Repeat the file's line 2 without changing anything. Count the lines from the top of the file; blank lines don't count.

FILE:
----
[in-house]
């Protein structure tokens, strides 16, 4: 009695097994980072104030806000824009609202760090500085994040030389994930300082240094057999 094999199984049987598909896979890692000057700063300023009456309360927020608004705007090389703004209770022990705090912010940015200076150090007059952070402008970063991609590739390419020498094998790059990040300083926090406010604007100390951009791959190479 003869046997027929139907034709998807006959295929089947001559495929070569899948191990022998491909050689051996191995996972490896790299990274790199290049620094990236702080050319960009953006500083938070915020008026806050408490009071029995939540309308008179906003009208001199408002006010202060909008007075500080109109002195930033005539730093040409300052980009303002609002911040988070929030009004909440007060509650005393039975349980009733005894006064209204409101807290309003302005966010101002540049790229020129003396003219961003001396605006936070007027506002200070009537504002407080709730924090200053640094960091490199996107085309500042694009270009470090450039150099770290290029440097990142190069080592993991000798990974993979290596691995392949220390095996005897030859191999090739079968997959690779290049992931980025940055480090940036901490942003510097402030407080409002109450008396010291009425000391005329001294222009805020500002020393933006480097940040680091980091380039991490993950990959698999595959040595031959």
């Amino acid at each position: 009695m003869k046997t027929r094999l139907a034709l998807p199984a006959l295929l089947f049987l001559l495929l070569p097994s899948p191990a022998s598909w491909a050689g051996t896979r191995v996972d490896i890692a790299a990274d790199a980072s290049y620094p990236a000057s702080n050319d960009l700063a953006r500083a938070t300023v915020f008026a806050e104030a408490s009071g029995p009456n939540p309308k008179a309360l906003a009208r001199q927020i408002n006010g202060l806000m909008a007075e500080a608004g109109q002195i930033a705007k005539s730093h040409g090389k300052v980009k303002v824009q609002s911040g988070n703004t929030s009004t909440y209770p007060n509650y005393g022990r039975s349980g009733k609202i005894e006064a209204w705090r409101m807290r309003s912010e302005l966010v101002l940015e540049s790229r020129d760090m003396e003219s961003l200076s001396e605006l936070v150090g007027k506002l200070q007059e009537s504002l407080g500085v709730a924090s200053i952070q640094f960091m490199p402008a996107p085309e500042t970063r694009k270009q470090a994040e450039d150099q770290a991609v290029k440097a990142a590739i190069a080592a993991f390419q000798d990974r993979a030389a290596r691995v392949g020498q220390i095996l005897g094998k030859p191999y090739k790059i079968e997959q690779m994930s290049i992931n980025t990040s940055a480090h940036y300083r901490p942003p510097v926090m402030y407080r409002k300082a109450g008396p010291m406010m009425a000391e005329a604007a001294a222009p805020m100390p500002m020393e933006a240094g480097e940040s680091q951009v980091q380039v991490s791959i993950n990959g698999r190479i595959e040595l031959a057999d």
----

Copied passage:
């Protein structure tokens, strides 16, 4: 009695097994980072104030806000824009609202760090500085994040030389994930300082240094057999 094999199984049987598909896979890692000057700063300023009456309360927020608004705007090389703004209770022990705090912010940015200076150090007059952070402008970063991609590739390419020498094998790059990040300083926090406010604007100390951009791959190479 003869046997027929139907034709998807006959295929089947001559495929070569899948191990022998491909050689051996191995996972490896790299990274790199290049620094990236702080050319960009953006500083938070915020008026806050408490009071029995939540309308008179906003009208001199408002006010202060909008007075500080109109002195930033005539730093040409300052980009303002609002911040988070929030009004909440007060509650005393039975349980009733005894006064209204409101807290309003302005966010101002540049790229020129003396003219961003001396605006936070007027506002200070009537504002407080709730924090200053640094960091490199996107085309500042694009270009470090450039150099770290290029440097990142190069080592993991000798990974993979290596691995392949220390095996005897030859191999090739079968997959690779290049992931980025940055480090940036901490942003510097402030407080409002109450008396010291009425000391005329001294222009805020500002020393933006480097940040680091980091380039991490993950990959698999595959040595031959």